…my Summer 2012 Art Project No. 2: Prayer Flag Project.
The first inspiration is a little afternoon I’m going to set aside for myself soon called Mudpies 2011: A Redux. I was drawn to the work of the children of Laura Munson whose creations followed the recipes in the book, Mud Pies and Other Recipes: A Cookbook for Dolls. In the late 1960s in northeastern Ontario, I liked nothing better than to sit in a nearby ditch, shape and stack mudpies, and coax the sun to dry them. If you could imagine a visual of the quote, “Happy as a pig in mud”, you’d see me as I was then, blissfully productive.
Last week at the first evening of a 4-week Intuitive Writing class, our uber-fun instructor Vedika asked us to write something following these words, “Before there was school”. I wrote about jumping in snow drifts in the winter and ringing in mud pie making season in the summer. I had a wonderful time writing about those glorious moments of a long-ago childhood. When I read Laura Munson’s blog post about the recent mud pies her kids created, I was inspired to add something that represented that happiness in my prayer flag. It was then I realized the theme for my prayer flag, tentatively titled, “My happiness is my prayer”. What makes it onto the prayer flag will be akin to, “Happiness is making mud pies.” Just writing it makes me smile broadly.
That brings me to my second inspiration which will also be added to the flag. It is a quote from Rumi, “Out beyond ideas of right doing and wrong doing, there is a field: I’ll meet you there.” This one is very apropos as I’m in the midst of my Nth iteration of my first ever pitch to an agent about my inaugural novel at an upcoming writer’s conference. Rumi is encouraging us to let go of assumptions and “shoulds” and be free to express ourselves outside of that space. Over the weekend, the quote hit home.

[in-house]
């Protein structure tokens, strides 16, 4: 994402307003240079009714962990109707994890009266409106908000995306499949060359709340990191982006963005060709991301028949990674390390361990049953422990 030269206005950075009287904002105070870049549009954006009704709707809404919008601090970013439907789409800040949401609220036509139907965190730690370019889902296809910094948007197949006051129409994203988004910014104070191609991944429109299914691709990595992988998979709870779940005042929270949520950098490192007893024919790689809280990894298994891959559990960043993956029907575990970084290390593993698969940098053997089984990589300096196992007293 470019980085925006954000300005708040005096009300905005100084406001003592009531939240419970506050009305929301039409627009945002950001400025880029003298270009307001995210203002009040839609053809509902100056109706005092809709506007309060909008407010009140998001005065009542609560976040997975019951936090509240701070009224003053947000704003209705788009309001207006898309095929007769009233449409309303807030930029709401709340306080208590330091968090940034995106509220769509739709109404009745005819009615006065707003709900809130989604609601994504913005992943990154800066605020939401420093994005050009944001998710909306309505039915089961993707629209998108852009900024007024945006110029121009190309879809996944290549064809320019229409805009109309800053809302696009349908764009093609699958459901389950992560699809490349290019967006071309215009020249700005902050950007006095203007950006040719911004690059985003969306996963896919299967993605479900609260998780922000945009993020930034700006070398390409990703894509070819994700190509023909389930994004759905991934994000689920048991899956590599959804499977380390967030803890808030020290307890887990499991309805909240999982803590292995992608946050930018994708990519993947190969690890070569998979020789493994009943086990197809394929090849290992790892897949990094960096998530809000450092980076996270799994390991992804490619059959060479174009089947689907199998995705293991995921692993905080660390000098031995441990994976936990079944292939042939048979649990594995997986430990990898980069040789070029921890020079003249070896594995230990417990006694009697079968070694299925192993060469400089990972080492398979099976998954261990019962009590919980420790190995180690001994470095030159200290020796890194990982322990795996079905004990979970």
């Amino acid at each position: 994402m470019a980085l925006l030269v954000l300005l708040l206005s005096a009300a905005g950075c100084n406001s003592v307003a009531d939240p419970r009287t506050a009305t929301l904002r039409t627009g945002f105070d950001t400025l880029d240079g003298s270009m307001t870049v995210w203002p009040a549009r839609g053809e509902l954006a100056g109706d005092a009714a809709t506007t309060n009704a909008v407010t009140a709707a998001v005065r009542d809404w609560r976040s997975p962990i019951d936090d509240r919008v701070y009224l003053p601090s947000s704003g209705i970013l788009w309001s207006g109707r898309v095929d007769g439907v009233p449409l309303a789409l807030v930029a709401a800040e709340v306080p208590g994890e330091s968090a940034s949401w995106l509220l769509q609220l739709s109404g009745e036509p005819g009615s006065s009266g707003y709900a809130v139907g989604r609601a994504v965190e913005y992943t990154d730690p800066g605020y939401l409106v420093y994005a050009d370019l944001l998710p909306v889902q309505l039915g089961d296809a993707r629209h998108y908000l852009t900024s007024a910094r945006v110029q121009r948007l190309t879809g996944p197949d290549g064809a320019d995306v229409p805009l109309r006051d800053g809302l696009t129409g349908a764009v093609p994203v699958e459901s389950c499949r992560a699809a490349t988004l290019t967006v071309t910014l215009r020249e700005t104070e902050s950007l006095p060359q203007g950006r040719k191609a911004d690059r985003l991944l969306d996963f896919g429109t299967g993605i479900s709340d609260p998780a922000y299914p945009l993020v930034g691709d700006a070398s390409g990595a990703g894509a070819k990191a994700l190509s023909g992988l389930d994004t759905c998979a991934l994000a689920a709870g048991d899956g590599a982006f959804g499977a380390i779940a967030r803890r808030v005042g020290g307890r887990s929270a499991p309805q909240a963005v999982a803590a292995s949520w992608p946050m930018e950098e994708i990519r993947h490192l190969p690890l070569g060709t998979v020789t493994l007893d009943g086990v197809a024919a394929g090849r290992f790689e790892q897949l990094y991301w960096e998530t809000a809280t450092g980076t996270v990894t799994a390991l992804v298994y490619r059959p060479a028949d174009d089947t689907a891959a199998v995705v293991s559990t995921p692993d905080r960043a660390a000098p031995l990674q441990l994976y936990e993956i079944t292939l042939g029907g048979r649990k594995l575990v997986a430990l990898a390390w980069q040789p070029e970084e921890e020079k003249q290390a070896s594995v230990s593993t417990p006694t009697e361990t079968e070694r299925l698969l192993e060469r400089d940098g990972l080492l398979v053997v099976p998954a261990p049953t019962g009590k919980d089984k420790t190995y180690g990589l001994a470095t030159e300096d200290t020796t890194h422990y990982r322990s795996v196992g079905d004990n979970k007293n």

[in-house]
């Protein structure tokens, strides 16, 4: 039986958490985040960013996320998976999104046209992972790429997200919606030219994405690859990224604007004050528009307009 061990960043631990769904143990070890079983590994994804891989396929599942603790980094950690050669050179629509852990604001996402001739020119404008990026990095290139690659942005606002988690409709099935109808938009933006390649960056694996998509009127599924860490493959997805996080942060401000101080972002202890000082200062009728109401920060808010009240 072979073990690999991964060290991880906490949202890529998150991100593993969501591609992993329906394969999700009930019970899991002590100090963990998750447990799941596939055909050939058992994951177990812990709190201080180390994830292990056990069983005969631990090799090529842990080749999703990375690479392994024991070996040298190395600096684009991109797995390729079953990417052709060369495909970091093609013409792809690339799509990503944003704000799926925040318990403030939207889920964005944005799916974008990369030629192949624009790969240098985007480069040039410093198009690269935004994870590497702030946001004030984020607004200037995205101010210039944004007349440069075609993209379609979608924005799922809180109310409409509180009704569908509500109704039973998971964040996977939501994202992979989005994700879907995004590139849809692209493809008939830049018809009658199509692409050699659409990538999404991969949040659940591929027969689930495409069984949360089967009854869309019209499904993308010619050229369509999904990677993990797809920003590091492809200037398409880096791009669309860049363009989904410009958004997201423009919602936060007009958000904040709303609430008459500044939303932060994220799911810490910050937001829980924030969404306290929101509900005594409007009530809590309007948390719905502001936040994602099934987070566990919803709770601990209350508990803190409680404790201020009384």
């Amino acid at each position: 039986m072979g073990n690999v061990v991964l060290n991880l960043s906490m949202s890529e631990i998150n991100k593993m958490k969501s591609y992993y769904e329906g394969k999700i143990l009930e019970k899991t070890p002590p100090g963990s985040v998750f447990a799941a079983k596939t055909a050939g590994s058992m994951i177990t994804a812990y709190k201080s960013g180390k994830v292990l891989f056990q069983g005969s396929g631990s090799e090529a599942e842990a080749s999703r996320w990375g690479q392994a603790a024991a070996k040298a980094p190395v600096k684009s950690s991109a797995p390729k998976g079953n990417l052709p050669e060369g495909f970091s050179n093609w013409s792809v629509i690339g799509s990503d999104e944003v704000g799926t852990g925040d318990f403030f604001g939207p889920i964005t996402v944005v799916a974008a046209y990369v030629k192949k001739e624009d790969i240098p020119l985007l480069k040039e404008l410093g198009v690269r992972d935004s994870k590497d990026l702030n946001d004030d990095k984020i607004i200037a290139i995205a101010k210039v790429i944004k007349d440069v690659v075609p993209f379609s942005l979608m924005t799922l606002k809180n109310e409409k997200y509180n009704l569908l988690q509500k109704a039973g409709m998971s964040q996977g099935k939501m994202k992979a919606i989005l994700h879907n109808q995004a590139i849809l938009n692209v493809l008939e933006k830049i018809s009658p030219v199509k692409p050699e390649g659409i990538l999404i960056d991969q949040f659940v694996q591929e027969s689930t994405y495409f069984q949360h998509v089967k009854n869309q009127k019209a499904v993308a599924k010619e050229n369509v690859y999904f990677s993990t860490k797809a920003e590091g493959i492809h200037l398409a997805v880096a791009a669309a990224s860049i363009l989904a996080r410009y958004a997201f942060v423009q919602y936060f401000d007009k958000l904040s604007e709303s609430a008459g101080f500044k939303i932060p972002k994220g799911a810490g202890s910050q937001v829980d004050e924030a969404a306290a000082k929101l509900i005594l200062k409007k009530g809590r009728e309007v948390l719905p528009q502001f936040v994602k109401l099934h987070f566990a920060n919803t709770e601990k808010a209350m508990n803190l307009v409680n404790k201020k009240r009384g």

A friend was visiting and the subject of my novel came up. Not knowing that I’d written one, she asked me to tell her about it. Nervous but somewhat excited to try out my new pitch, I offered up a synopsis. Her first reaction was to tell me to read a book that sounded awfully similar (to her) to what I was writing. It was the second time in 3 weeks that someone advised me to read that same book. Initially, I went to that all-too-familiar place of staying small and believing others–that my book has no place on people’s bedside tables, as a companion to several lattes, or recommended to a friend in a flurry of text messages. Not wanting to be accused of plagiarism and to check out the competition, I ordered a used copy on Amazon for $3.96.
The next day, the tigress in me roared. I remembered to believe in my own power to tell a good story. I wrote the book; if it’s like someone else’s, so be it. I know it has elements of other stories, but I didn’t know that when I concieved it. The story pored out of my head onto the screen as-is, without any other stories influencing it. I wrote about what I find interesting and absorbing and fascinating. A story I’d want to read and I know my friends would, too. That’s what matters. That’s what makes me happy. Going into Rumi’s field calls forth the possibility of what we can create there. That’s where I want to hang out and I’d like my prayer flag to reflect an homage to it.